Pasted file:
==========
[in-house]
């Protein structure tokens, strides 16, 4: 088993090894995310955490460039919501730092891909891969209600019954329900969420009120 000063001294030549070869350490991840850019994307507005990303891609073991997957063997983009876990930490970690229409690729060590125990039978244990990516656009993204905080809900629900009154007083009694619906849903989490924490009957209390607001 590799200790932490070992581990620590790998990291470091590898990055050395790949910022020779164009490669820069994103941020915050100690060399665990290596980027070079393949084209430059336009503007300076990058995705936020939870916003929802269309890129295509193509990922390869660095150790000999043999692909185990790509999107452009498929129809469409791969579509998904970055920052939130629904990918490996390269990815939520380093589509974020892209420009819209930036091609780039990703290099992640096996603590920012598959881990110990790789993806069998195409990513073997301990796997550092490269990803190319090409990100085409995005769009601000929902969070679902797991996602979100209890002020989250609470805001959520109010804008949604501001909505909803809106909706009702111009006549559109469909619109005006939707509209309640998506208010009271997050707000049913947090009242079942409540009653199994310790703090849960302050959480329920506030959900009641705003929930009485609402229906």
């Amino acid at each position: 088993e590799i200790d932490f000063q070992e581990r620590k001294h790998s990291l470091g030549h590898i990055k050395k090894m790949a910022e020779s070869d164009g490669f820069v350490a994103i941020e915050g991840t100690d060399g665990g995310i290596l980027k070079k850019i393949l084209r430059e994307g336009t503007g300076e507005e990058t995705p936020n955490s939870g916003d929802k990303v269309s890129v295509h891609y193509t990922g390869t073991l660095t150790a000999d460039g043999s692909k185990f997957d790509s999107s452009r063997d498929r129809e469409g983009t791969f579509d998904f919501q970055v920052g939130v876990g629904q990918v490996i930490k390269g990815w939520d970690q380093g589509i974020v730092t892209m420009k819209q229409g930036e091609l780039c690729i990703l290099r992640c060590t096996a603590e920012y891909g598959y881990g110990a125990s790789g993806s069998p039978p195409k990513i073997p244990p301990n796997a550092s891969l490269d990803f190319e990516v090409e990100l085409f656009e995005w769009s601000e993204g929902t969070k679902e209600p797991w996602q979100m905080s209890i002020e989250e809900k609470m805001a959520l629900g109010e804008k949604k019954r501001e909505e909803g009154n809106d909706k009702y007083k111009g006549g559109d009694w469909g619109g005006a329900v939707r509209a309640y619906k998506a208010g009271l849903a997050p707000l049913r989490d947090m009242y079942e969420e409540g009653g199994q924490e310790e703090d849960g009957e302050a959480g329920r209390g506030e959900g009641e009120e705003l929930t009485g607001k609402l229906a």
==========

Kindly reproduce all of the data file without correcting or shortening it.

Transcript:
[in-house]
């Protein structure tokens, strides 16, 4: 088993090894995310955490460039919501730092891909891969209600019954329900969420009120 000063001294030549070869350490991840850019994307507005990303891609073991997957063997983009876990930490970690229409690729060590125990039978244990990516656009993204905080809900629900009154007083009694619906849903989490924490009957209390607001 590799200790932490070992581990620590790998990291470091590898990055050395790949910022020779164009490669820069994103941020915050100690060399665990290596980027070079393949084209430059336009503007300076990058995705936020939870916003929802269309890129295509193509990922390869660095150790000999043999692909185990790509999107452009498929129809469409791969579509998904970055920052939130629904990918490996390269990815939520380093589509974020892209420009819209930036091609780039990703290099992640096996603590920012598959881990110990790789993806069998195409990513073997301990796997550092490269990803190319090409990100085409995005769009601000929902969070679902797991996602979100209890002020989250609470805001959520109010804008949604501001909505909803809106909706009702111009006549559109469909619109005006939707509209309640998506208010009271997050707000049913947090009242079942409540009653199994310790703090849960302050959480329920506030959900009641705003929930009485609402229906």
């Amino acid at each position: 088993e590799i200790d932490f000063q070992e581990r620590k001294h790998s990291l470091g030549h590898i990055k050395k090894m790949a910022e020779s070869d164009g490669f820069v350490a994103i941020e915050g991840t100690d060399g665990g995310i290596l980027k070079k850019i393949l084209r430059e994307g336009t503007g300076e507005e990058t995705p936020n955490s939870g916003d929802k990303v269309s890129v295509h891609y193509t990922g390869t073991l660095t150790a000999d460039g043999s692909k185990f997957d790509s999107s452009r063997d498929r129809e469409g983009t791969f579509d998904f919501q970055v920052g939130v876990g629904q990918v490996i930490k390269g990815w939520d970690q380093g589509i974020v730092t892209m420009k819209q229409g930036e091609l780039c690729i990703l290099r992640c060590t096996a603590e920012y891909g598959y881990g110990a125990s790789g993806s069998p039978p195409k990513i073997p244990p301990n796997a550092s891969l490269d990803f190319e990516v090409e990100l085409f656009e995005w769009s601000e993204g929902t969070k679902e209600p797991w996602q979100m905080s209890i002020e989250e809900k609470m805001a959520l629900g109010e804008k949604k019954r501001e909505e909803g009154n809106d909706k009702y007083k111009g006549g559109d009694w469909g619109g005006a329900v939707r509209a309640y619906k998506a208010g009271l849903a997050p707000l049913r989490d947090m009242y079942e969420e409540g009653g199994q924490e310790e703090d849960g009957e302050a959480g329920r209390g506030e959900g009641e009120e705003l929930t009485g607001k609402l229906a």